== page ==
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Code Response Training: Improving Interprofessional Communication

  • Walsh, Heather1
  • Nicholson, Laura2
  • Patterson, Mary3
  • Zaveri, Pavan4
  • 1 Simulation Program Manager, Simulation Program, Children's National
  • 2 Simulation Education Specialist, Simulation Program, Children's National
  • 3 Associate Dean and Professor, Lou Oberndorf Professor in Healthcare Technology, Center for Experiential Learning and Simulation, Department of Emergency Medicine, University of Florida
  • 4 Medical Director, Simulation Program, Division of Emergency Medicine, Children's National
Published Article
MedEdPORTAL : the Journal of Teaching and Learning Resources
Association of American Medical Colleges
Publication Date
May 19, 2021
DOI: 10.15766/mep_2374-8265.11155
PMID: 34079907
PMCID: PMC8131416
PubMed Central
  • Original Publication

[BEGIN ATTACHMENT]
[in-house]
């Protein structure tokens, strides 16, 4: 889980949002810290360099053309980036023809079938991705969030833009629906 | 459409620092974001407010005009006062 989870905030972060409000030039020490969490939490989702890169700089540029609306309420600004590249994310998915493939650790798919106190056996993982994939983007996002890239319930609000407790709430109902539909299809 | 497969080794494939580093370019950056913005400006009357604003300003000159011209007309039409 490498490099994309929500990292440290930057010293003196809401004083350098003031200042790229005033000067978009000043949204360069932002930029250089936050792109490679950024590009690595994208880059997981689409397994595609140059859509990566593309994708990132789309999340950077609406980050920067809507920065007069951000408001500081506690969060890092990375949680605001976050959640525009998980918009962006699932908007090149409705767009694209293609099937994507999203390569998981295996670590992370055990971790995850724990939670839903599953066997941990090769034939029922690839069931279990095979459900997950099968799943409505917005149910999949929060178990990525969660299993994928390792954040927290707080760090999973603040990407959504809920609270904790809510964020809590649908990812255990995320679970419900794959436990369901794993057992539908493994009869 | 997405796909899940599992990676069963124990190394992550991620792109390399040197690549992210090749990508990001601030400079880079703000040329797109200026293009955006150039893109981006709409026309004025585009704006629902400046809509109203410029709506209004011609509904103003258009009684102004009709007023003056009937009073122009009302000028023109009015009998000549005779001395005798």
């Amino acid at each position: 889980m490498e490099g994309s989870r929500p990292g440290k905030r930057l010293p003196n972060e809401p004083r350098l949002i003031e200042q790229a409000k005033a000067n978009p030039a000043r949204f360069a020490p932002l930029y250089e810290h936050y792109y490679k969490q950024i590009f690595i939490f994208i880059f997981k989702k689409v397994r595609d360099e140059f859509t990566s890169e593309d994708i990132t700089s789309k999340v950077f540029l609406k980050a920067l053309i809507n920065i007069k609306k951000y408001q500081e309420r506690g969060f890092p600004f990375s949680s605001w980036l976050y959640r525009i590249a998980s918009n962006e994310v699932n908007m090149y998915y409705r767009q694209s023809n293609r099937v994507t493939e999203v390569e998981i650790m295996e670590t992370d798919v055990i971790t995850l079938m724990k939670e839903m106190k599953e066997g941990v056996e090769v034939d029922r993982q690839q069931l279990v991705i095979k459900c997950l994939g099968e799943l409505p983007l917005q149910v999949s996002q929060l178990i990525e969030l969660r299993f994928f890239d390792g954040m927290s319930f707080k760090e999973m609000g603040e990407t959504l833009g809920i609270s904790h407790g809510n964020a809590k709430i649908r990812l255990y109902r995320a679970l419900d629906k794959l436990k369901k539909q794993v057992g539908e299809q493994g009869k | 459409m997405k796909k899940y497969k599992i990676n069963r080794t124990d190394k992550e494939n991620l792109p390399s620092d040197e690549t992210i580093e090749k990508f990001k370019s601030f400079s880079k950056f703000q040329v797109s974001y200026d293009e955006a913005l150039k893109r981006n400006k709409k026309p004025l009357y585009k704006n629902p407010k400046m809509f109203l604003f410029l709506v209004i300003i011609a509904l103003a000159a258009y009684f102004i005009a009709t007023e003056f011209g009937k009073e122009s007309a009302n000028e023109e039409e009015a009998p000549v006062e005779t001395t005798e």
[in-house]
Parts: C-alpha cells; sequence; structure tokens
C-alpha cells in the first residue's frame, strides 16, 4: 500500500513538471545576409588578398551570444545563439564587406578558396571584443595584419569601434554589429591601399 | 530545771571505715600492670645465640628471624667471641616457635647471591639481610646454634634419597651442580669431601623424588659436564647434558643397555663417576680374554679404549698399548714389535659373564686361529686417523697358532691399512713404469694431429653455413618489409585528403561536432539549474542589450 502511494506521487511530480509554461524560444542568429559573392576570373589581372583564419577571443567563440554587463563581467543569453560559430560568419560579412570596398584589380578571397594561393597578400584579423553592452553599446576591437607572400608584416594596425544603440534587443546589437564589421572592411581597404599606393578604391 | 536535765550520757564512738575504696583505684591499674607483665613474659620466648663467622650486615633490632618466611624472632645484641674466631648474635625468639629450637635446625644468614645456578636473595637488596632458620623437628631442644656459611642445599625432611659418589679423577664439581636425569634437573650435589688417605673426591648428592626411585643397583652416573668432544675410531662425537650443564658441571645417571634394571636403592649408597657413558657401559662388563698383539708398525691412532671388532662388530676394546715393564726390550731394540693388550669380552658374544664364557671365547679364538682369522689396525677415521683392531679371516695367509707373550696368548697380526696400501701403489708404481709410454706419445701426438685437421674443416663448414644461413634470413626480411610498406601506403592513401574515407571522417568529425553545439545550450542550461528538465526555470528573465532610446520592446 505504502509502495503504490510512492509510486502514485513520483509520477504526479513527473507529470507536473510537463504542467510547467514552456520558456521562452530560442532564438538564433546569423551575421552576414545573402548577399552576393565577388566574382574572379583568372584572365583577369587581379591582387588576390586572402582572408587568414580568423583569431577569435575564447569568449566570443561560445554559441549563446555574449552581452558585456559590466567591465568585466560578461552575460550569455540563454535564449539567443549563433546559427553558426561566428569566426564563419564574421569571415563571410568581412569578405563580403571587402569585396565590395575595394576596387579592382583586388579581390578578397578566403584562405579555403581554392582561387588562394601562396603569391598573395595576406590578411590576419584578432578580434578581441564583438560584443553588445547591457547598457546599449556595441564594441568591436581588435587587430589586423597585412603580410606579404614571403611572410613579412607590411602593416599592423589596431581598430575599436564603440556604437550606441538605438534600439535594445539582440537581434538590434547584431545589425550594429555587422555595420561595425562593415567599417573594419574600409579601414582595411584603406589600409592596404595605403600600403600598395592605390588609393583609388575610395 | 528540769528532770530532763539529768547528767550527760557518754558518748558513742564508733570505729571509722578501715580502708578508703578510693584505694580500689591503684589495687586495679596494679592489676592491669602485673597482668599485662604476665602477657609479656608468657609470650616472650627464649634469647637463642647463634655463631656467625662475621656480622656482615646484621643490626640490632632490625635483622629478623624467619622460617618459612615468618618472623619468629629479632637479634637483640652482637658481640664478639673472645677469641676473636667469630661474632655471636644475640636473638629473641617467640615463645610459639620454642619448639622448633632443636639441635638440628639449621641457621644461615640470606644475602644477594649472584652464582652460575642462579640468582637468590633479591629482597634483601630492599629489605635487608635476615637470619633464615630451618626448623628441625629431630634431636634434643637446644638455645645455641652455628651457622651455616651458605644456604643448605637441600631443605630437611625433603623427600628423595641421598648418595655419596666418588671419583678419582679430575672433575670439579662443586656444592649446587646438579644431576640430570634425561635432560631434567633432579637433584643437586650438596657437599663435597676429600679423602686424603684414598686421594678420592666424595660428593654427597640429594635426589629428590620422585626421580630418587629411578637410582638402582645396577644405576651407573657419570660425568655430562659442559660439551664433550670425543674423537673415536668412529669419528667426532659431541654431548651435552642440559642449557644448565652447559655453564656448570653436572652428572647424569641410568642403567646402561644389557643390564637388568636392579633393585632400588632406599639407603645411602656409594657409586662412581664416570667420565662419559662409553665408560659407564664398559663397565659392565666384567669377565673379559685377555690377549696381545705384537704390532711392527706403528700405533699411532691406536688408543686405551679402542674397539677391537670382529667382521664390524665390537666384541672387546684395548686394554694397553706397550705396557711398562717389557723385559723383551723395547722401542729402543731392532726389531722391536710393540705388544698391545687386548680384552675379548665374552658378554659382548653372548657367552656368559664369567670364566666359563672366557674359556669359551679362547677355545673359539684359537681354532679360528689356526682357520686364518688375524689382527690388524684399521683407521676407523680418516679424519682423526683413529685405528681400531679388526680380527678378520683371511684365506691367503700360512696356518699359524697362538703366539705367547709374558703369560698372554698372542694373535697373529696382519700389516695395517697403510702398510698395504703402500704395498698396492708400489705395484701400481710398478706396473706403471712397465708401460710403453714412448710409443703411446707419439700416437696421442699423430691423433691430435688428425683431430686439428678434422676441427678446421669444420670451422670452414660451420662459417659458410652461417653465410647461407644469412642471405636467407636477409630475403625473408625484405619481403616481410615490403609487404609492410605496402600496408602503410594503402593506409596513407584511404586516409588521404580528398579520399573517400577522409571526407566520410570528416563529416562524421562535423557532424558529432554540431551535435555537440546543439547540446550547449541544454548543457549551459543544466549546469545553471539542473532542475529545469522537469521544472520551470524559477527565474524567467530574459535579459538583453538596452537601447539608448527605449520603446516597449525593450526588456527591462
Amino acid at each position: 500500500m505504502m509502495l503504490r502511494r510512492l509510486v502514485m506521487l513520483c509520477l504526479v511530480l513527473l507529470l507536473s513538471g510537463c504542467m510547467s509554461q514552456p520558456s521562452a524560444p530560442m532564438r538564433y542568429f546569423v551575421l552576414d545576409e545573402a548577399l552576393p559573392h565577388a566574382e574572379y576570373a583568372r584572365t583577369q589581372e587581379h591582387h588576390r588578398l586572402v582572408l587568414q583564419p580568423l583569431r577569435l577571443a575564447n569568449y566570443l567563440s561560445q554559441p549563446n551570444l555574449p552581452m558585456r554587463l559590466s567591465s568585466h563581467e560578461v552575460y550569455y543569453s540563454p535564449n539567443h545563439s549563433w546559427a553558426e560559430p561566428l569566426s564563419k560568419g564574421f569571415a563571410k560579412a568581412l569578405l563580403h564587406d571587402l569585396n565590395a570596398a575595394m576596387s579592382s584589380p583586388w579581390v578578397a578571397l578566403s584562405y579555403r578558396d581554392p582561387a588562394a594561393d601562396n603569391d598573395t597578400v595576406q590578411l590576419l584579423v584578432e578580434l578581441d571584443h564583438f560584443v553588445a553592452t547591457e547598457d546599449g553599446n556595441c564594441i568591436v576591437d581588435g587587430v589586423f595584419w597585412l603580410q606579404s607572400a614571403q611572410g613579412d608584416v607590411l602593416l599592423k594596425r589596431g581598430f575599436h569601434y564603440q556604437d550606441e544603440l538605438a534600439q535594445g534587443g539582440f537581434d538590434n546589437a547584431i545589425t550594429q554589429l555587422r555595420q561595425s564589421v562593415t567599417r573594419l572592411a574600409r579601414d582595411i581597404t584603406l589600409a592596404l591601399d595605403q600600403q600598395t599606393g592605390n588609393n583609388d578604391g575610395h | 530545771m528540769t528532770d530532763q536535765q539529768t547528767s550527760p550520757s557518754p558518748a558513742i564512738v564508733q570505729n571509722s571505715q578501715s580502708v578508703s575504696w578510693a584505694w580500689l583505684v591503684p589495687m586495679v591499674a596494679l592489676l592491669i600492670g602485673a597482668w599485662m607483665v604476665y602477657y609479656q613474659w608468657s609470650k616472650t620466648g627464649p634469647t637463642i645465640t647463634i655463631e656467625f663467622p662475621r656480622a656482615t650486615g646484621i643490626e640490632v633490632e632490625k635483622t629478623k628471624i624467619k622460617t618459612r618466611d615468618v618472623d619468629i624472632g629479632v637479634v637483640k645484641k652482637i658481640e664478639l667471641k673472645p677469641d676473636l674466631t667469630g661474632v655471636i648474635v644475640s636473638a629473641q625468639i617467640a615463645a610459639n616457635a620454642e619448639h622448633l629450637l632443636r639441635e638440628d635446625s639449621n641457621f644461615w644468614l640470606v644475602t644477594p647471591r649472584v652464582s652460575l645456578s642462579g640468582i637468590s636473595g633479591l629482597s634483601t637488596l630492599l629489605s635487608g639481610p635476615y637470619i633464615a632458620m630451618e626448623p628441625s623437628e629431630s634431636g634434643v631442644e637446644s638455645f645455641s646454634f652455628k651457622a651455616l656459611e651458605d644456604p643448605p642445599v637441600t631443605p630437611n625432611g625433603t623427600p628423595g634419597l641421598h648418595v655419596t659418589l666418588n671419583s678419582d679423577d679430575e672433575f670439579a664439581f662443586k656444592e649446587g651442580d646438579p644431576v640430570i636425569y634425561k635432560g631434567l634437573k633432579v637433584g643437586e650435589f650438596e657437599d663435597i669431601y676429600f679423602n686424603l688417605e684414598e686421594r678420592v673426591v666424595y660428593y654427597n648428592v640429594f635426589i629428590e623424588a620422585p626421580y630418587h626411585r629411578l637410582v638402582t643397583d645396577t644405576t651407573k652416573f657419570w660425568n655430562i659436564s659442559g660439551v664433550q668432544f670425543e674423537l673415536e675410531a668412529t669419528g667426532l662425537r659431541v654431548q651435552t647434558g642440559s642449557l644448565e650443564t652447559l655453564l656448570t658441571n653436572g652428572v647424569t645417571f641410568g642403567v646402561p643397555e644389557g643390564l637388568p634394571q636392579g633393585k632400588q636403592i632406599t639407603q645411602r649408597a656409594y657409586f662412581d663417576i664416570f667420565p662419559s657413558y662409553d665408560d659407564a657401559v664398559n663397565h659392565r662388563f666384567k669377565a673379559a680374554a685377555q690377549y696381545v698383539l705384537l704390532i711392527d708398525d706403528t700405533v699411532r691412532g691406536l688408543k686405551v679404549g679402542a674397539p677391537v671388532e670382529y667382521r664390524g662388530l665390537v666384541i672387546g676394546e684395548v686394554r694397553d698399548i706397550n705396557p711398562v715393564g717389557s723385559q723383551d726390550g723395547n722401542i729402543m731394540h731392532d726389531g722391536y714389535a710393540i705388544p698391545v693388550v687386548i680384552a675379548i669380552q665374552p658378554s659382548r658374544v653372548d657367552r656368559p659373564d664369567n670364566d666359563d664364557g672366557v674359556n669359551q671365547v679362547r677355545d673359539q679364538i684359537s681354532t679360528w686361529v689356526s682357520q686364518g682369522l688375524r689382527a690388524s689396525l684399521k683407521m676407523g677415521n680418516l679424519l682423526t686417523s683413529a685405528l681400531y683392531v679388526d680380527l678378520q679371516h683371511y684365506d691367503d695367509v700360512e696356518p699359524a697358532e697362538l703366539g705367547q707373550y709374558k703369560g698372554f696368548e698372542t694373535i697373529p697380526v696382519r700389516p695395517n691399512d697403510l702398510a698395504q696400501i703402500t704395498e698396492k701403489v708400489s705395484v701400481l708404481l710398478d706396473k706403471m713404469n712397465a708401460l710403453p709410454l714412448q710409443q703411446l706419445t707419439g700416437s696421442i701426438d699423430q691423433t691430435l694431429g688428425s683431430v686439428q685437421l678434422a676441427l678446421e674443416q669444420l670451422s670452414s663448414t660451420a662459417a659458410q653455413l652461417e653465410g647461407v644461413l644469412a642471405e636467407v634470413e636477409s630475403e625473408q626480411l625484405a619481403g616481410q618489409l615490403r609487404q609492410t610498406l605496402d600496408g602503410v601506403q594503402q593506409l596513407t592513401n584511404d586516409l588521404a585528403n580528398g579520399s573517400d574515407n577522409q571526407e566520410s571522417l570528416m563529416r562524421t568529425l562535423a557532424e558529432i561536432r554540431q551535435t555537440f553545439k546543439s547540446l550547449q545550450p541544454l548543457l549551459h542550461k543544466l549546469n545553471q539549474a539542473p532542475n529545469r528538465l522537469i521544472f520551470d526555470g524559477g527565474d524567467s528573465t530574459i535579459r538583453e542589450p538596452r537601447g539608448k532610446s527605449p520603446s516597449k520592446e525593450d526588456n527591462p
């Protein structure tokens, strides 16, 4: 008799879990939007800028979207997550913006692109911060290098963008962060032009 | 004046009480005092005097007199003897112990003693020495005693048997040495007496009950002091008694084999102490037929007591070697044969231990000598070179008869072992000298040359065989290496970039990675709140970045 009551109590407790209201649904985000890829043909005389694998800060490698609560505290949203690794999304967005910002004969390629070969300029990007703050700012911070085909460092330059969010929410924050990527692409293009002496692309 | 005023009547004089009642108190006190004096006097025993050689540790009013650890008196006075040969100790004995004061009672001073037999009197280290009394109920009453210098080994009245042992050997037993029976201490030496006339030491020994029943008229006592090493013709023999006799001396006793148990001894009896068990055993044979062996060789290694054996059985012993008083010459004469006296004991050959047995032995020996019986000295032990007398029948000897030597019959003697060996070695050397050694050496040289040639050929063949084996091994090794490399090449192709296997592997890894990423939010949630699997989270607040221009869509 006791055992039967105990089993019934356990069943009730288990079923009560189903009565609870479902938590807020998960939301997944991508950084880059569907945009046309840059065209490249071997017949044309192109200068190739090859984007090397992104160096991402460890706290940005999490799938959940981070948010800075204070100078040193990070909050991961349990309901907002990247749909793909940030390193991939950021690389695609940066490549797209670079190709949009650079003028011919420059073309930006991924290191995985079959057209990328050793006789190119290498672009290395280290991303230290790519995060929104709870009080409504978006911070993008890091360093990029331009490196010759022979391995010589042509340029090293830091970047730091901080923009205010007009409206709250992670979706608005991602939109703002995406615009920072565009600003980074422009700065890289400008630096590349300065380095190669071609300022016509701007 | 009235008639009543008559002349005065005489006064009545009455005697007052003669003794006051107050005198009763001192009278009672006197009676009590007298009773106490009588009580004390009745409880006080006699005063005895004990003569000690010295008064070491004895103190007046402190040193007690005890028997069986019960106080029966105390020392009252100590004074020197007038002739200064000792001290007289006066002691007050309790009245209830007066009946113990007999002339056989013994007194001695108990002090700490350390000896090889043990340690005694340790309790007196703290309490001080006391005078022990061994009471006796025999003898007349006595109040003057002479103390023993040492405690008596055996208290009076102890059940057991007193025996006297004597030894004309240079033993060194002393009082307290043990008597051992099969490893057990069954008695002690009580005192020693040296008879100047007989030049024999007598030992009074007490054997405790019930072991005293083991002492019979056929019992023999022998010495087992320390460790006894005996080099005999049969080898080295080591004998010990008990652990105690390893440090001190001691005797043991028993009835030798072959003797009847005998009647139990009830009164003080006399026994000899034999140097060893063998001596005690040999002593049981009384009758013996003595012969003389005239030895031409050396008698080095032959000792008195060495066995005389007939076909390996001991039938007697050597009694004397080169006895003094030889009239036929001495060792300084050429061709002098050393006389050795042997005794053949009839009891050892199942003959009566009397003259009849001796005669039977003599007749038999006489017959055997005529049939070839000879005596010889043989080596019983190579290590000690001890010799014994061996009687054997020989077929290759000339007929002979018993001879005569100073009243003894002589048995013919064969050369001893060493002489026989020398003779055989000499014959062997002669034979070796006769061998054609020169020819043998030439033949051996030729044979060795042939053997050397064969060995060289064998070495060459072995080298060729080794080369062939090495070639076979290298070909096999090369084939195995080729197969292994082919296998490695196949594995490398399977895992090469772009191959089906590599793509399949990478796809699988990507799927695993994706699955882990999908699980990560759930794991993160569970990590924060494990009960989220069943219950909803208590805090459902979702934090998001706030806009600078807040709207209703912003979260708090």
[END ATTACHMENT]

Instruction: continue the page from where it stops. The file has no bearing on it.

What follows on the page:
Introduction Using simulation to improve team performance in emergencies is commonplace. Decreasing codes hospital-wide can be challenging. To address these needs, hospital leaders requested a simulation program to provide team training across an institution focused on patient safety and communication techniques. Methods We developed a multimodal approach pairing three online modules on communication techniques with a simulation-based learning session. The three modules required 1 hour, followed by a 1-hour, in-person, simulation-based, interprofessional, small-group session of clinical staff. In ad hoc teams, participants managed two cases: a toddler with airway obstruction and a child developing septic shock. A focused debriefing included discussion of mental models, team formation and expertise, and communication techniques to create a common language to use in ad hoc team formation and patient care. Results Through more than 200 training sessions reaching over 1,400 staff members, we executed code response training. A nurse and physician facilitated each session, emphasizing the interprofessional nature needed for patient care. Participants rated the learning experience highly on a 5-point Likert scale (1 = low/poor , 5 = high/excellent ), with an average rating of 4.3 for achieving objectives and an average rating of 4.8 for facilitator effectiveness. Discussion Through engaging leadership and frontline clinicians, the simulation program provided code response training hospital-wide, emphasizing the importance of teamwork and communication in critical situations. Such hospital-wide training can emphasize a shared language to empower clinicians at all levels to deliver safe, quality patient care.

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